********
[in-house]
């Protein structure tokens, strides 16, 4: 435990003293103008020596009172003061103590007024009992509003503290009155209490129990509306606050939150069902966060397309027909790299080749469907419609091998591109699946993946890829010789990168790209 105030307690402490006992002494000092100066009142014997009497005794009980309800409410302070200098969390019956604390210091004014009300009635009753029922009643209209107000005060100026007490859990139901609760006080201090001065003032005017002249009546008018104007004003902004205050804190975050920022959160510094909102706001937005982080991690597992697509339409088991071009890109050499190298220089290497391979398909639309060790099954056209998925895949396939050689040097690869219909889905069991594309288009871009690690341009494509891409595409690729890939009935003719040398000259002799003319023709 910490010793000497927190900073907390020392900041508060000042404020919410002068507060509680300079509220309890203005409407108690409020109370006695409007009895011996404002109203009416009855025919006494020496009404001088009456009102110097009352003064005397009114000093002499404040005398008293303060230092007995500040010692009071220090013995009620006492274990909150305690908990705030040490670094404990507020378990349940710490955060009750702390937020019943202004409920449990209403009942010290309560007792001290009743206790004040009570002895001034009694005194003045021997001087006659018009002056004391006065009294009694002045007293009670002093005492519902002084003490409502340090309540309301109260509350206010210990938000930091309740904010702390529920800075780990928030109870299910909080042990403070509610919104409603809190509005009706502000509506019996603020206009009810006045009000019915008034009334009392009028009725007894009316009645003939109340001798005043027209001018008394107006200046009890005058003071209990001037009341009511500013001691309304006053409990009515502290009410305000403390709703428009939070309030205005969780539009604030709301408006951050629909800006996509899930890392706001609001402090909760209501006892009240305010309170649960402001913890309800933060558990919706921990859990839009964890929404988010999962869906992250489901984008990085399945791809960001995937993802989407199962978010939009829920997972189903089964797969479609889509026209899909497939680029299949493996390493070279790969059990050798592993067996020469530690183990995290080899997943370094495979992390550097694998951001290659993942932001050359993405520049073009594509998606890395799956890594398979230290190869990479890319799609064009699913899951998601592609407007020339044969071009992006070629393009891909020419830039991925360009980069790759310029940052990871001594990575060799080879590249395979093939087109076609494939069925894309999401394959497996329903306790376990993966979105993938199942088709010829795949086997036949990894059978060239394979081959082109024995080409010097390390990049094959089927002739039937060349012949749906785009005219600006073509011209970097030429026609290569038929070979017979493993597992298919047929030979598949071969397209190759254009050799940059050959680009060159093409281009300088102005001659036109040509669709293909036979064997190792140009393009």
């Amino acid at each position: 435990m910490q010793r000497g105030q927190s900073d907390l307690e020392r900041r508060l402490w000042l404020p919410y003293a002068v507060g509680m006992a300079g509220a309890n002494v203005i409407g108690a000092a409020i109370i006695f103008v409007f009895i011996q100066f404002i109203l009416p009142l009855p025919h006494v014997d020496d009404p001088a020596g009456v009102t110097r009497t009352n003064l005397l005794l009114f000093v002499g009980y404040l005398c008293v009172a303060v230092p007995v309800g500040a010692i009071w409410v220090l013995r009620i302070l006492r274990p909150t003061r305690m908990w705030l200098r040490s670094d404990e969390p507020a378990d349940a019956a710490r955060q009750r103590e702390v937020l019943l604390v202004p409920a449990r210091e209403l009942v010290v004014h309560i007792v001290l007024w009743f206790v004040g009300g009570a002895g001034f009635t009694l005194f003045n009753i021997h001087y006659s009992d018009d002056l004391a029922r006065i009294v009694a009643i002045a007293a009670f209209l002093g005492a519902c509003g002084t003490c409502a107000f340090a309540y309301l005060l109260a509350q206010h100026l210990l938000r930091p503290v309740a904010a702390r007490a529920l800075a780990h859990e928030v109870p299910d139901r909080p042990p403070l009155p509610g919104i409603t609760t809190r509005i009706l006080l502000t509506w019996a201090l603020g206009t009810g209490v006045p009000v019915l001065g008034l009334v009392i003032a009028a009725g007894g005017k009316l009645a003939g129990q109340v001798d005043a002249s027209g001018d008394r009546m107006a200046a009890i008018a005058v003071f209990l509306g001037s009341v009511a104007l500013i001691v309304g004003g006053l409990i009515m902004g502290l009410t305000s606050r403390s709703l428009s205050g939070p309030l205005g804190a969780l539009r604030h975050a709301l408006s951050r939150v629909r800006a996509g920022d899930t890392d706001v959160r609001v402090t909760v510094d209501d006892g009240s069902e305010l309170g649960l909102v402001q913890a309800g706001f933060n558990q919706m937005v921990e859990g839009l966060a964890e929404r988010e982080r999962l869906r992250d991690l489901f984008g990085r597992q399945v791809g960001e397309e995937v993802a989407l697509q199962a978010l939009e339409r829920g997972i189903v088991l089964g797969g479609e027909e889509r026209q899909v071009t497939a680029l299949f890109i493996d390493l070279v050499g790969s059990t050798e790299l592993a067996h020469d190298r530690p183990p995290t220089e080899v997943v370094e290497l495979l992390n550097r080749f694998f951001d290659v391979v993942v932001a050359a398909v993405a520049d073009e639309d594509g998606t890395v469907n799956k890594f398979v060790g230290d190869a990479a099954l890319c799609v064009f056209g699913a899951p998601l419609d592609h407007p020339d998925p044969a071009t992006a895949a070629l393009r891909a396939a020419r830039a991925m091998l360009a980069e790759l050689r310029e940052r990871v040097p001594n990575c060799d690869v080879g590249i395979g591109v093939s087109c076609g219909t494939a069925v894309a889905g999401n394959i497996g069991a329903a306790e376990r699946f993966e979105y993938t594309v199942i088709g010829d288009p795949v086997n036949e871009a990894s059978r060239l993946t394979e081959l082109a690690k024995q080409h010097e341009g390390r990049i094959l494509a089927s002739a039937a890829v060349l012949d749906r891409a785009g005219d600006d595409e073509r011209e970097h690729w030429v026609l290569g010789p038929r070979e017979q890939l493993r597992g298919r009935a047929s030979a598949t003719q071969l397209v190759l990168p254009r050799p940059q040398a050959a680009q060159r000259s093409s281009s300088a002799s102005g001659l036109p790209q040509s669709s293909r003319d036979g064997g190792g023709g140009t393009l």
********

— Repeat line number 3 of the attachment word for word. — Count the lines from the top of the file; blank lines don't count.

């Amino acid at each position: 435990m910490q010793r000497g105030q927190s900073d907390l307690e020392r900041r508060l402490w000042l404020p919410y003293a002068v507060g509680m006992a300079g509220a309890n002494v203005i409407g108690a000092a409020i109370i006695f103008v409007f009895i011996q100066f404002i109203l009416p009142l009855p025919h006494v014997d020496d009404p001088a020596g009456v009102t110097r009497t009352n003064l005397l005794l009114f000093v002499g009980y404040l005398c008293v009172a303060v230092p007995v309800g500040a010692i009071w409410v220090l013995r009620i302070l006492r274990p909150t003061r305690m908990w705030l200098r040490s670094d404990e969390p507020a378990d349940a019956a710490r955060q009750r103590e702390v937020l019943l604390v202004p409920a449990r210091e209403l009942v010290v004014h309560i007792v001290l007024w009743f206790v004040g009300g009570a002895g001034f009635t009694l005194f003045n009753i021997h001087y006659s009992d018009d002056l004391a029922r006065i009294v009694a009643i002045a007293a009670f209209l002093g005492a519902c509003g002084t003490c409502a107000f340090a309540y309301l005060l109260a509350q206010h100026l210990l938000r930091p503290v309740a904010a702390r007490a529920l800075a780990h859990e928030v109870p299910d139901r909080p042990p403070l009155p509610g919104i409603t609760t809190r509005i009706l006080l502000t509506w019996a201090l603020g206009t009810g209490v006045p009000v019915l001065g008034l009334v009392i003032a009028a009725g007894g005017k009316l009645a003939g129990q109340v001798d005043a002249s027209g001018d008394r009546m107006a200046a009890i008018a005058v003071f209990l509306g001037s009341v009511a104007l500013i001691v309304g004003g006053l409990i009515m902004g502290l009410t305000s606050r403390s709703l428009s205050g939070p309030l205005g804190a969780l539009r604030h975050a709301l408006s951050r939150v629909r800006a996509g920022d899930t890392d706001v959160r609001v402090t909760v510094d209501d006892g009240s069902e305010l309170g649960l909102v402001q913890a309800g706001f933060n558990q919706m937005v921990e859990g839009l966060a964890e929404r988010e982080r999962l869906r992250d991690l489901f984008g990085r597992q399945v791809g960001e397309e995937v993802a989407l697509q199962a978010l939009e339409r829920g997972i189903v088991l089964g797969g479609e027909e889509r026209q899909v071009t497939a680029l299949f890109i493996d390493l070279v050499g790969s059990t050798e790299l592993a067996h020469d190298r530690p183990p995290t220089e080899v997943v370094e290497l495979l992390n550097r080749f694998f951001d290659v391979v993942v932001a050359a398909v993405a520049d073009e639309d594509g998606t890395v469907n799956k890594f398979v060790g230290d190869a990479a099954l890319c799609v064009f056209g699913a899951p998601l419609d592609h407007p020339d998925p044969a071009t992006a895949a070629l393009r891909a396939a020419r830039a991925m091998l360009a980069e790759l050689r310029e940052r990871v040097p001594n990575c060799d690869v080879g590249i395979g591109v093939s087109c076609g219909t494939a069925v894309a889905g999401n394959i497996g069991a329903a306790e376990r699946f993966e979105y993938t594309v199942i088709g010829d288009p795949v086997n036949e871009a990894s059978r060239l993946t394979e081959l082109a690690k024995q080409h010097e341009g390390r990049i094959l494509a089927s002739a039937a890829v060349l012949d749906r891409a785009g005219d600006d595409e073509r011209e970097h690729w030429v026609l290569g010789p038929r070979e017979q890939l493993r597992g298919r009935a047929s030979a598949t003719q071969l397209v190759l990168p254009r050799p940059q040398a050959a680009q060159r000259s093409s281009s300088a002799s102005g001659l036109p790209q040509s669709s293909r003319d036979g064997g190792g023709g140009t393009l």